An upside surprise but inflation remains well contained: Justin Smirk

An upside surprise but inflation remains well contained: Justin Smirk
An upside surprise but inflation remains well contained: Justin Smirk


The December Quarter CPI printed 0.5%qtr, compared to the market median of 0.4% and Westpac’s forecast for 0.3%. At two decimal places, the rise in the CPI was 0.53%qtr, so a hard 0.5%. With base effects, the annual rate has eased back to 1.8%yr compared to 1.9%yr in Q3, 2.1%yr in Q2 and 1.9% in Q1. But with another sub 0.6% print, the six month annualised pace is down to 1.2%yr (using seasonally adjusted data – raw CPI six month annualised is 2.0%yr but this incorporates a seasonally stronger pace in H2). Inflation continues to bump along just at, or just under, the bottom of the RBA’s target band.

Following the December quarter 2017 CPI, we argued that searching for inflation in the Australian economy has been as fruitless as Vladimir and Estragon’s wait for Godot. While this report does suggest we have at least found a bottom in the disinflationary pulse, it is still too early to call an inflationary pulse is underway and there are some hints in the December 2018 report that the current scenario has much longer to run.

The average of the core measures, which are seasonally adjusted and exclude extreme moves, rose 0.4%qtr meeting market expectations. In the quarter, the trimmed mean gained 0.43% while the weighted median lifted 0.36%. The annual pace of the average of the core measures printed 1.8%yr which is the same as the September quarter print.

Incorporating revisions, the six month annualised growth in core inflation is 1.8%yr which is well below the bottom of the RBA target band and the slowest pace June 2016.


A small number of upside surprises but nothing that changes the fundamental picture

Some standouts in the quarter – on the positive side there was a stronger rise in alcohol & tobacco (3.2% vs 2.8% expected), a surprising rise in utilities (0.1% vs –0.3% expected), a smaller fall in auto fuel (–2.5 vs –4.2% expected), a surprising jump in household contents & services (0.5% vs –0.5% expected) and a stronger bump in holiday travel (2.6% vs 1.6% expected all due to strong domestic holiday prices). On the downside, food rose just 0.9% (1.2% expected) due to a smaller than expected rise in fresh fruit & vegetables, clothing & footwear fell –0.2% (a small rise was expected). Everything else came in close to expectations or just slightly stronger.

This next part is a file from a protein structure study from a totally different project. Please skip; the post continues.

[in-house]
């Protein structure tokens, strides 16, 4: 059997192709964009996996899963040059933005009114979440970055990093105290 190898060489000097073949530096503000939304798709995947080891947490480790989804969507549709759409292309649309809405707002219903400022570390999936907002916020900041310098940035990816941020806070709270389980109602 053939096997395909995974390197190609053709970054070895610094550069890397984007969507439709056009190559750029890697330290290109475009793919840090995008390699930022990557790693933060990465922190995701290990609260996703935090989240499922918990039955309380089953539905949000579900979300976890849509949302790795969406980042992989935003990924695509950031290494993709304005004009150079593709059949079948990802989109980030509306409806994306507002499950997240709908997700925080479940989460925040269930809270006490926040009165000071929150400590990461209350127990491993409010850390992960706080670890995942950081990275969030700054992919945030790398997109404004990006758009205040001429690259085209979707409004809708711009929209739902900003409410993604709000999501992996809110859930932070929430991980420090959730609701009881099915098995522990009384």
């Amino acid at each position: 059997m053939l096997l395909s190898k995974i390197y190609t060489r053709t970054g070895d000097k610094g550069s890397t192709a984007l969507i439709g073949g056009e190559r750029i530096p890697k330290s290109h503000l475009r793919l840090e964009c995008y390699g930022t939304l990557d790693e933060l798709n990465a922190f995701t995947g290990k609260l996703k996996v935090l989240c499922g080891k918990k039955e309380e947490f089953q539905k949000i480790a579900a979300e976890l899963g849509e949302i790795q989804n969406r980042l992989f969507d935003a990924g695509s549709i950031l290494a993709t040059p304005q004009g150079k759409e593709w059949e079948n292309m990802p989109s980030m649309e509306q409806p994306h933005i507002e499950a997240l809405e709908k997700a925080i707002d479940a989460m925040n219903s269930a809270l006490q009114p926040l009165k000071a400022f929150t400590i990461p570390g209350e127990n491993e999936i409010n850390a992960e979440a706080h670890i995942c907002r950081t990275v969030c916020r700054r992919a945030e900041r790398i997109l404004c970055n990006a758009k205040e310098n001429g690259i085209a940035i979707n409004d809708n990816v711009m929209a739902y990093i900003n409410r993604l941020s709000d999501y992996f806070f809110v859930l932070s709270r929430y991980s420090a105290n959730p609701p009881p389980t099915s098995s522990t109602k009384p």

We think is worth noting the continued modest gains for housing expenditure. Housing costs overall rose as expected (0.2%) rents rose 0.2% (we thought they would be flat), dwelling prices rose just 0.4% (as we expected) while utilities rose 0.1% vs our –0.3% expected. The surprise in utilities was the jump in electricity prices that outweighed the normal seasonal fall in gas prices. 

There remains a number of near term negative risks for both rents and dwelling purchase costs in NSW and Victoria. Given that rents and dwelling purchases are worth around 15% of the CPI on their own, this is significant for headline inflation, and even more so for core, where their weight is somewhat higher.

Tradables fell 0.3% in the December quarter. The tradable goods component fell –0.1% due to automotive fuel (-2.5%), audio, visual & comp equipment (-3.3%) and wine (-1.9%). The tradable services component fell 0.7% due to international holiday travel & accommodation (-0.8%).

Non-tradables component rose 0.9% in the December quarter. The non-tradable goods component rose 1.5%, due to the excise tax increase for tobacco (9.4%). The non-tradable services component rose 0.6%, due to domestic holiday travel & accommodation (6.2%).


Low inflation remains embedded in the economy

For the first time in two years inflation forecasters have underestimated the quarterly rise in the CPI. Does this signal a turnaround and the return of a more sustainable inflationary pulse? We don’t think so. While there are some isolated inflationary pressures; tobacco prices are clear standouts as well as embryonic indicators that the disinflationary pulse in retail, particularly in the household goods & services and domestic holidays & travel, may be ending. But, we are still seeing weakness in clothing and footwear while the moderation in housing costs (rents and dwelling purchases in particular) is a significant offset. We are, however, watching the surprising bump in electricity prices to see if this continues.

As housing has a significant group weighting in the CPI (15%) it has a meaningful impact on the estimates of both inflation and core inflation. As such, with core inflation below the bottom of the RBA’s target band we can find little to suggest any risk of a meaningful acceleration.

Justin Smirk is senior economist at Westpac.

Westpac Inflation

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